easier tire changes - milling stock rims or replacing?

Discussion in 'Crazy-Awesome almost Dakar racers (950/990cc)' started by jimmy2020, Jul 12, 2006.

  1. Mike955i

    Mike955i Future Escapee

    Jun 24, 2005
    Phoenix, AZ
    Yep, a whole lotta noise about nothing! Happy it worked out for you too.

  2. idahoskiguy

    idahoskiguy Long timer

    Jun 22, 2005
    I to decided to tackle the tire change to the new TKC's using only what I carry in the bike. Guess what? It all worked!!! Factory tool kit, two 12 inch tire irons, a little lube, side stand bread breaker, small 12 volt pump.

    Glad I did this, sure better learning at home instead of out somewhere along side the trailin the dark. Having the confidence to repair a flat is a good thing.

    Milling the rim is NOT nexessary.
  3. rightsideup

    rightsideup Get your motor running...

    Jan 18, 2005
  4. mattawa88

    mattawa88 It's all about the Ride!

    Mar 20, 2005
    I ground the bead down on the sprocket side to about half it's height, all the way around. I can pop the bead with the sidestand when I have tkc's mounted, some of the other tires I've tried don't have stiff enough sidewalls.
    I rode the bike with a flat for about 25 miles, gravel and paved roads. I had an appointment I had to keep, so I rode it rather than change it. The 150/70 X18 TKC 80 stayed on the rim and there was no rim damage.
    When I changed the tube I couldn't find any visible damage to the tire so I decided to run it on out, mostly on gravel.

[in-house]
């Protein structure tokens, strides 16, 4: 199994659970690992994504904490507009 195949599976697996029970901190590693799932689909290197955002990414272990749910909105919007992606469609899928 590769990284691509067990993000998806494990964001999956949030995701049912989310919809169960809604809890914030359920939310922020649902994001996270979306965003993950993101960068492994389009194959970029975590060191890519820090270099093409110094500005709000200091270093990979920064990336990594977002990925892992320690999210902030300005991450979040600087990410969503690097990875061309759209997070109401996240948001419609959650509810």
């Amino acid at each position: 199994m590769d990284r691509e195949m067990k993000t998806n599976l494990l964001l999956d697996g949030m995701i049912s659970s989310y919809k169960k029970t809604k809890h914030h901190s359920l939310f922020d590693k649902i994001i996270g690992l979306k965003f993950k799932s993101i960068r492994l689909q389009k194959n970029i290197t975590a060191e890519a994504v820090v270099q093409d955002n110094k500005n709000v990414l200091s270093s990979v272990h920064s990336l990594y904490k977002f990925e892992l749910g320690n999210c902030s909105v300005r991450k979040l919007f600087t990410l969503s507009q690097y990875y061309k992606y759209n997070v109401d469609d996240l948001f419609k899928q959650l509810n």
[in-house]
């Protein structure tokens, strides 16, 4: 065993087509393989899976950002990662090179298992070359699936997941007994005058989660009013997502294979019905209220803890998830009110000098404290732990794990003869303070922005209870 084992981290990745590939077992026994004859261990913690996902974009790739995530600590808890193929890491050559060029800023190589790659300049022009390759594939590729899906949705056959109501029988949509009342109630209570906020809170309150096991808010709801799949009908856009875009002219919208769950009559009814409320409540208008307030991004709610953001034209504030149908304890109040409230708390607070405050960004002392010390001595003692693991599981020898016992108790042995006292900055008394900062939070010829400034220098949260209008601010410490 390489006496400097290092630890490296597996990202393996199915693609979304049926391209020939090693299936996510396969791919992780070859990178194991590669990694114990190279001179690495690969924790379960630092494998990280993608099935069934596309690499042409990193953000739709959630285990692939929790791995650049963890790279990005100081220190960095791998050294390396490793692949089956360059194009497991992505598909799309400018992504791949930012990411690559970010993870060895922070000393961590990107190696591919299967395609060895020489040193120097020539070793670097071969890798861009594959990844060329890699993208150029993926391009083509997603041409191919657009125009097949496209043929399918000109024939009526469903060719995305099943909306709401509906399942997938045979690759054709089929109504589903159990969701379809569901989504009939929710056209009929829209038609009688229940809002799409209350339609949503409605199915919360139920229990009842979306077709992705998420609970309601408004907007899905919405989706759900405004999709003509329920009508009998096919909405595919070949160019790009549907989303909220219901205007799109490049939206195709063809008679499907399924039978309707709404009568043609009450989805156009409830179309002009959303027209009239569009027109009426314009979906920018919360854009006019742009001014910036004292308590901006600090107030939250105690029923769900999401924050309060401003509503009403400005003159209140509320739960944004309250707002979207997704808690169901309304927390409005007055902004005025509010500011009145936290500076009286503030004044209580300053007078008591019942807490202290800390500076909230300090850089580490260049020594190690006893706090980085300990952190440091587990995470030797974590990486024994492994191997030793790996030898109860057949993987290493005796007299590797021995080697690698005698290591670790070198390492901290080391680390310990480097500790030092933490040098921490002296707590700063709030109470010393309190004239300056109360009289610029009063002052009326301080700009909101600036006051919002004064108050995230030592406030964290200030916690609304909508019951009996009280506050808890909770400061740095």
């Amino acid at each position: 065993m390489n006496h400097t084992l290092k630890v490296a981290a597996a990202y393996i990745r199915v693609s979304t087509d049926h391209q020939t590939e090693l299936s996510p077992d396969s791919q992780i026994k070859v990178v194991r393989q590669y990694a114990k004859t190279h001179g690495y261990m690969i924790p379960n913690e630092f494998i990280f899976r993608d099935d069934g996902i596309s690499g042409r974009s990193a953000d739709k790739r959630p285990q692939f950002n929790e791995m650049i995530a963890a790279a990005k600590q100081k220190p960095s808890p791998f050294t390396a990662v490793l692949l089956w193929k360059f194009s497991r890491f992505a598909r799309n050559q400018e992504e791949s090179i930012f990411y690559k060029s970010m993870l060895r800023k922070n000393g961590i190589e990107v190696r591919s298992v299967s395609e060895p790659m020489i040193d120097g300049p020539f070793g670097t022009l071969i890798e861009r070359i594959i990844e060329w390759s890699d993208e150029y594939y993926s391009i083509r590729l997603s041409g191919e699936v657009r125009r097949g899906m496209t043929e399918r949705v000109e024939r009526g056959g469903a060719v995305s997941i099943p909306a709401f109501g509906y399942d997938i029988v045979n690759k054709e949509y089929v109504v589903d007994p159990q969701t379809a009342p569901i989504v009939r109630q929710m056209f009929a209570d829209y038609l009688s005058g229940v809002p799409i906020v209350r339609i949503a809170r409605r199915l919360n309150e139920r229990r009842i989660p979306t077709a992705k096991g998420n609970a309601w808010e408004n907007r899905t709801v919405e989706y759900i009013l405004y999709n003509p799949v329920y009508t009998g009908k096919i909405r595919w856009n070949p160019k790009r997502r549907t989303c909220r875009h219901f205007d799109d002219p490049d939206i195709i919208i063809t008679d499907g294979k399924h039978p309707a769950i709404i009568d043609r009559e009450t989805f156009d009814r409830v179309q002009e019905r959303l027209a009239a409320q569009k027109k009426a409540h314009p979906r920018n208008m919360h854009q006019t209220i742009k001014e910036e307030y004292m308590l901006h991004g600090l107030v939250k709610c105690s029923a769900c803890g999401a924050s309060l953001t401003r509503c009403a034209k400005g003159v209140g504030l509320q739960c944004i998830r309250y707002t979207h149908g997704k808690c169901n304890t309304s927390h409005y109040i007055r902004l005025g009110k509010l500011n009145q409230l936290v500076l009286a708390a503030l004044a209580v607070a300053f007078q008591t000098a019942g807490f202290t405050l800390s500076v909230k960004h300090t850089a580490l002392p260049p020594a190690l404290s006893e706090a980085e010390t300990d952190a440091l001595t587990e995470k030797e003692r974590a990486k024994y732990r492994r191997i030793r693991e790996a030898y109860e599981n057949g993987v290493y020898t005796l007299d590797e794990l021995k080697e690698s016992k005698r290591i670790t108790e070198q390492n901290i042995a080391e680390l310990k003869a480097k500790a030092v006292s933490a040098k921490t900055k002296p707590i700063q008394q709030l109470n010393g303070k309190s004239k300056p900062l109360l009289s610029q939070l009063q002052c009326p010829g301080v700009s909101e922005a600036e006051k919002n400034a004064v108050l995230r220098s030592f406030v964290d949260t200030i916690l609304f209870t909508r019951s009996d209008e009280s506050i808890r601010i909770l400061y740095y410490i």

Well of course at the last minute I decided to take my GF and the bike for an evening ride, got a flat about 20 miles from home. So I dropped her off and rode it home. All went fine until 2 miles from my shop, the tube ripped in two and bunched up on one side of the rim, sort of a rough ride. No damage to the rim, the tire was completely shot.
  5. Centerline

    Centerline USMC 71'-79'

    Oct 14, 2006
    Republic of Texas
    Entertaining reading here. I thought it was a bitch breaking the bead on the rear of an FJR, even with lube and the 2 x 4 & Avalanche trick.
    When I pick up my 950 next week out in Calif for the ride back to Texas (some side adventures in AZ and NM) will be sure to take some RuGlide, the slime pump kit, tire irons and C clamp. That will insure I don't get a flat. Anyway, have had only one flat while riding since 1968...recently at about 40mph on my KLR. It was too easy, as it de-beaded its' own self.:eek1